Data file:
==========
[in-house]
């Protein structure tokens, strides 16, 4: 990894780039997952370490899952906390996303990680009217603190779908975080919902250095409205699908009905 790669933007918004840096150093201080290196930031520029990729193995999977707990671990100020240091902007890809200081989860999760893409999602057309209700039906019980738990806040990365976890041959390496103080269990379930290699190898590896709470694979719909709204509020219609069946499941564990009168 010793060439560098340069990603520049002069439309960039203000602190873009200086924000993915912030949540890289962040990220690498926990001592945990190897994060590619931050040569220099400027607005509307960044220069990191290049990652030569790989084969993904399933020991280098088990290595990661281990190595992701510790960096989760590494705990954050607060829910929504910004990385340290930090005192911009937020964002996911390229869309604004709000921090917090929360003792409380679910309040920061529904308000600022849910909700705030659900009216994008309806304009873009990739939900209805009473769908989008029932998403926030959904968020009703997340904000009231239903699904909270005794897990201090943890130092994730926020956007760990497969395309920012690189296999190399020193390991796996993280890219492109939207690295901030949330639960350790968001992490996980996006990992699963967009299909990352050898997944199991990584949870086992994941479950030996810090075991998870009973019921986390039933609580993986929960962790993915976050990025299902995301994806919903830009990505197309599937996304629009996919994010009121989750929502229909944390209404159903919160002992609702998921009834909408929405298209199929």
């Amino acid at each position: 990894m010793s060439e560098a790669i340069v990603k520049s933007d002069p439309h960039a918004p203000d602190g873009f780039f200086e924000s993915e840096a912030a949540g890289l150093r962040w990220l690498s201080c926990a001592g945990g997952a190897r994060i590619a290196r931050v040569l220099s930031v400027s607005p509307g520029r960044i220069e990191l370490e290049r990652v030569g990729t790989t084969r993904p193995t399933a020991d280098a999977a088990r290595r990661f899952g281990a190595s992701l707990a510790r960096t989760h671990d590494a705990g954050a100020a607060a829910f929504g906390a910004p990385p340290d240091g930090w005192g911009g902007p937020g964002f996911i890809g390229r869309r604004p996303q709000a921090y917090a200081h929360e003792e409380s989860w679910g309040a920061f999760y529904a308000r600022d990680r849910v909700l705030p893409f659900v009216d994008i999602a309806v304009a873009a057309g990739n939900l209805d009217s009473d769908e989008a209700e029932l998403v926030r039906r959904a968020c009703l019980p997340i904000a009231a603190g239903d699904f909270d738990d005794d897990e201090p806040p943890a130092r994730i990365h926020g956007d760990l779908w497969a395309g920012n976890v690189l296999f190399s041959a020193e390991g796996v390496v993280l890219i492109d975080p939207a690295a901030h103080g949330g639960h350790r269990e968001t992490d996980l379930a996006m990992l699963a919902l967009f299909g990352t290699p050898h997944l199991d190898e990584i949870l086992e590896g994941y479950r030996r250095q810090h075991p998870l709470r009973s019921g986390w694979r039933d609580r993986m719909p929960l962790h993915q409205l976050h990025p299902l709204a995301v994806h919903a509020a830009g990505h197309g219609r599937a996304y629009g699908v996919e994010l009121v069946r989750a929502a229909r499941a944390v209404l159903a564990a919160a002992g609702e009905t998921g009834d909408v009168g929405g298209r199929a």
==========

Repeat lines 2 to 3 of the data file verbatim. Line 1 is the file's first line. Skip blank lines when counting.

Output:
């Protein structure tokens, strides 16, 4: 990894780039997952370490899952906390996303990680009217603190779908975080919902250095409205699908009905 790669933007918004840096150093201080290196930031520029990729193995999977707990671990100020240091902007890809200081989860999760893409999602057309209700039906019980738990806040990365976890041959390496103080269990379930290699190898590896709470694979719909709204509020219609069946499941564990009168 010793060439560098340069990603520049002069439309960039203000602190873009200086924000993915912030949540890289962040990220690498926990001592945990190897994060590619931050040569220099400027607005509307960044220069990191290049990652030569790989084969993904399933020991280098088990290595990661281990190595992701510790960096989760590494705990954050607060829910929504910004990385340290930090005192911009937020964002996911390229869309604004709000921090917090929360003792409380679910309040920061529904308000600022849910909700705030659900009216994008309806304009873009990739939900209805009473769908989008029932998403926030959904968020009703997340904000009231239903699904909270005794897990201090943890130092994730926020956007760990497969395309920012690189296999190399020193390991796996993280890219492109939207690295901030949330639960350790968001992490996980996006990992699963967009299909990352050898997944199991990584949870086992994941479950030996810090075991998870009973019921986390039933609580993986929960962790993915976050990025299902995301994806919903830009990505197309599937996304629009996919994010009121989750929502229909944390209404159903919160002992609702998921009834909408929405298209199929």
């Amino acid at each position: 990894m010793s060439e560098a790669i340069v990603k520049s933007d002069p439309h960039a918004p203000d602190g873009f780039f200086e924000s993915e840096a912030a949540g890289l150093r962040w990220l690498s201080c926990a001592g945990g997952a190897r994060i590619a290196r931050v040569l220099s930031v400027s607005p509307g520029r960044i220069e990191l370490e290049r990652v030569g990729t790989t084969r993904p193995t399933a020991d280098a999977a088990r290595r990661f899952g281990a190595s992701l707990a510790r960096t989760h671990d590494a705990g954050a100020a607060a829910f929504g906390a910004p990385p340290d240091g930090w005192g911009g902007p937020g964002f996911i890809g390229r869309r604004p996303q709000a921090y917090a200081h929360e003792e409380s989860w679910g309040a920061f999760y529904a308000r600022d990680r849910v909700l705030p893409f659900v009216d994008i999602a309806v304009a873009a057309g990739n939900l209805d009217s009473d769908e989008a209700e029932l998403v926030r039906r959904a968020c009703l019980p997340i904000a009231a603190g239903d699904f909270d738990d005794d897990e201090p806040p943890a130092r994730i990365h926020g956007d760990l779908w497969a395309g920012n976890v690189l296999f190399s041959a020193e390991g796996v390496v993280l890219i492109d975080p939207a690295a901030h103080g949330g639960h350790r269990e968001t992490d996980l379930a996006m990992l699963a919902l967009f299909g990352t290699p050898h997944l199991d190898e990584i949870l086992e590896g994941y479950r030996r250095q810090h075991p998870l709470r009973s019921g986390w694979r039933d609580r993986m719909p929960l962790h993915q409205l976050h990025p299902l709204a995301v994806h919903a509020a830009g990505h197309g219609r599937a996304y629009g699908v996919e994010l009121v069946r989750a929502a229909r499941a944390v209404l159903a564990a919160a002992g609702e009905t998921g009834d909408v009168g929405g298209r199929a």